At the same time we have a second level of construction and investment which are basically regional development programs where we identify the economic potential within a discrete region of the state that needs help, we invest in those projects necessary to bring that economy up in that region, and those projects are tailored specifically to those regions.
For example, northern New York, we have the Adirondacks. Their economy is basically based on tourism and outdoor recreation. So there we're building new lifts, new lodges, new attractions, new roads, new hotels.
Long Island is a different region of the state and we are building an economy based on our concentration of academic institutions and biotech development. We're trying to steal a page from North Carolina and have our own research triangle on Long Island, and we are financing laboratories, and schools and new rail transportation.
Syracuse, in the central part of the state, we are developing a cluster economy on unmanned vehicles and drones and have just built a 50-mile drone testing area, one of the largest in the country.
But these regional economic development plans are originated by business leaders in the region, working with local elected officials, and the state comes in to provide the investment capital. So far we have spent about $25 billion on these regional economic development projects - $18 billion from the private sector, $7 billion from the state.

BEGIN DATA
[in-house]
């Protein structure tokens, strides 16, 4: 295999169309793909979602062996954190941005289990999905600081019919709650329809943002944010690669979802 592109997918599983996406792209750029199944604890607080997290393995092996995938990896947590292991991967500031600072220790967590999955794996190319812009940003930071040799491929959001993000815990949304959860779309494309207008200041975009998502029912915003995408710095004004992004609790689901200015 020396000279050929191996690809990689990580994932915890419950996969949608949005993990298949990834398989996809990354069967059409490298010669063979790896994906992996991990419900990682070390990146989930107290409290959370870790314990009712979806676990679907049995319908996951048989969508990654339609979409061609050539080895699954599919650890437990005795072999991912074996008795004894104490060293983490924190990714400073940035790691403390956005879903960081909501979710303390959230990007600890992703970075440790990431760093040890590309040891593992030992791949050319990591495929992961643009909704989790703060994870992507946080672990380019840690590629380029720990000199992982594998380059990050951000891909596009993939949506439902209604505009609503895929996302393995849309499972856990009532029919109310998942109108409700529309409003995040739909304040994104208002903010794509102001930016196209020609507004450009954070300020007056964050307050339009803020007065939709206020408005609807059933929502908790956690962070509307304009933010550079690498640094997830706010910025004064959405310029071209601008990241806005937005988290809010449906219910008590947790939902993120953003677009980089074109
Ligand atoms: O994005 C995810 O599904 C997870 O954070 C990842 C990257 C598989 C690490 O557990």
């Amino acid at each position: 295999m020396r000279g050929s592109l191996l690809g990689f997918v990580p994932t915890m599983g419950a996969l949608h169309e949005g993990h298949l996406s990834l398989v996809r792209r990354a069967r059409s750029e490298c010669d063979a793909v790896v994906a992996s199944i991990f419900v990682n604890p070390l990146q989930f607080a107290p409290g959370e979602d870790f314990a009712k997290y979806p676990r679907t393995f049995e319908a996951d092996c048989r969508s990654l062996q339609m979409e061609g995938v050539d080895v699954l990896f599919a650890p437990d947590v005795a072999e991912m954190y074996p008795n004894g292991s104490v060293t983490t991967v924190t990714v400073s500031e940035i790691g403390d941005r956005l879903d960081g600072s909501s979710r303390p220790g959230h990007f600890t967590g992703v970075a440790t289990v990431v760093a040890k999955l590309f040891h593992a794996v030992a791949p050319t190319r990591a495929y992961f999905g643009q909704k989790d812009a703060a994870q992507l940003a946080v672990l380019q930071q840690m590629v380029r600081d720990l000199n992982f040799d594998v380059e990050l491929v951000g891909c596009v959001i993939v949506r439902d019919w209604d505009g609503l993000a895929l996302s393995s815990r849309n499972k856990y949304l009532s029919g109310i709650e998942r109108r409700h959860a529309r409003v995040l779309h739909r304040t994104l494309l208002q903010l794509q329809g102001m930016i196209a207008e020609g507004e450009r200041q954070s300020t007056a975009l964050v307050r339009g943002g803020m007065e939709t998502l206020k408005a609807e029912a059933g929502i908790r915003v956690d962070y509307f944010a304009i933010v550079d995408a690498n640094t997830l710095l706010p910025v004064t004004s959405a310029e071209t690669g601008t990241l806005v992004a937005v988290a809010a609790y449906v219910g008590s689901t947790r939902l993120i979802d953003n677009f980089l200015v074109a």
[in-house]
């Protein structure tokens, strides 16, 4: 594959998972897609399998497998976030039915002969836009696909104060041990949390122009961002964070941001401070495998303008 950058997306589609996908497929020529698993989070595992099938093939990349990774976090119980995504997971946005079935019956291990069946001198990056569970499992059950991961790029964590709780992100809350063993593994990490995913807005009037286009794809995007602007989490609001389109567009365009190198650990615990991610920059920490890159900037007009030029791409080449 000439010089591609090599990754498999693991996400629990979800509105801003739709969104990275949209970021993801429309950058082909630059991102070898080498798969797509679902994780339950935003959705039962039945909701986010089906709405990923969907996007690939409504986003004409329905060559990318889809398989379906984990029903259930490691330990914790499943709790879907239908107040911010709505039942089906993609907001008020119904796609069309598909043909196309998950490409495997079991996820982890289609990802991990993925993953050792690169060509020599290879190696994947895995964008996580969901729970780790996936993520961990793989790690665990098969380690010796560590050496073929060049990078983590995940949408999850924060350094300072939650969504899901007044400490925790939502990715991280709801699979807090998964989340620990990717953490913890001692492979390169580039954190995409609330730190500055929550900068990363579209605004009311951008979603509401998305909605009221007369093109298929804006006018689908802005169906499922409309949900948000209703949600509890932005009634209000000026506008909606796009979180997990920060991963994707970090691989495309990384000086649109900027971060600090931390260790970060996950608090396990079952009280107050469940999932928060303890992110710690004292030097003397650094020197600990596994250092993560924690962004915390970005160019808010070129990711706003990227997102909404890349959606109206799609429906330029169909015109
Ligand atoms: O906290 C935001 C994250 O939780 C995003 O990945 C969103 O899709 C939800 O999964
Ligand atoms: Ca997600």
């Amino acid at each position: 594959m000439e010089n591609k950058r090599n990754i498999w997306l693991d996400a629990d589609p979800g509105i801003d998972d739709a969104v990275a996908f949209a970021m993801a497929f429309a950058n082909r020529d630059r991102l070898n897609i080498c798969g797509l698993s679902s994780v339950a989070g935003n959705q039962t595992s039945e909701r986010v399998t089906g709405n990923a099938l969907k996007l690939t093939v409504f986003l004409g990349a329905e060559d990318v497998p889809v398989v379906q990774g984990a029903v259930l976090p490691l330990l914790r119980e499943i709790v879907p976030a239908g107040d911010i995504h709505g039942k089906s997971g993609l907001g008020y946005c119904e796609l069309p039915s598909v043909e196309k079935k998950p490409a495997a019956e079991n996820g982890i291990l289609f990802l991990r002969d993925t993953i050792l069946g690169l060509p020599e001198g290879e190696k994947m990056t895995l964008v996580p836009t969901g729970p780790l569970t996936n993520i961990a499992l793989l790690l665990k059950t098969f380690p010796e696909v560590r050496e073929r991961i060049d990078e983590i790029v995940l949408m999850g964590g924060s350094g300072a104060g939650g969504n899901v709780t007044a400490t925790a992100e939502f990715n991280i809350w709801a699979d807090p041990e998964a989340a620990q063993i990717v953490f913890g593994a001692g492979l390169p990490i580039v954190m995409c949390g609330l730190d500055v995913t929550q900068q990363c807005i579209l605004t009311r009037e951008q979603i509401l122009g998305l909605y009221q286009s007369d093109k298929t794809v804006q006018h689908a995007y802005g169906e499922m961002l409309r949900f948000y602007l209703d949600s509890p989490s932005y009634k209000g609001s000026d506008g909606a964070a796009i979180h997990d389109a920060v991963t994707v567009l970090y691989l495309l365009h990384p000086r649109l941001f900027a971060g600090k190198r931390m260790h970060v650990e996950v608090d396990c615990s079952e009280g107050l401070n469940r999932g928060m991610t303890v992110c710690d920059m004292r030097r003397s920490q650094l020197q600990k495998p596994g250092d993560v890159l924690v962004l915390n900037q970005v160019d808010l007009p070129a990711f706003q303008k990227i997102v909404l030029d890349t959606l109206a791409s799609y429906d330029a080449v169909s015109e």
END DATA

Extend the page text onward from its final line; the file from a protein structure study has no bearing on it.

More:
But the point is, again, regional development that grows the economy because we need the economy to grow to pay for the capital investment that the State made and further those economic advancements.
In closing, my last point is that while we all hope for an active federal partner, the reality is after such a long delay I think the best course forward is for the states to hope for the best and plan for the worst. If the federal government decides to embark on an aggressive building program, which we all will advocate for, they're going to look to the states for projects and they will look for projects that are ready to go, right, they're going to turn to the states and ask for shovel-ready projects. We saw this in 2008 when the Federal Government funded a stimulus program and went out to the states and said, "Give us your shovel-ready projects." Now it's very hard to have a shovel-ready project before you have the financing, but for states we're doing the best that we can to have those projects ready once the federal funding becomes available.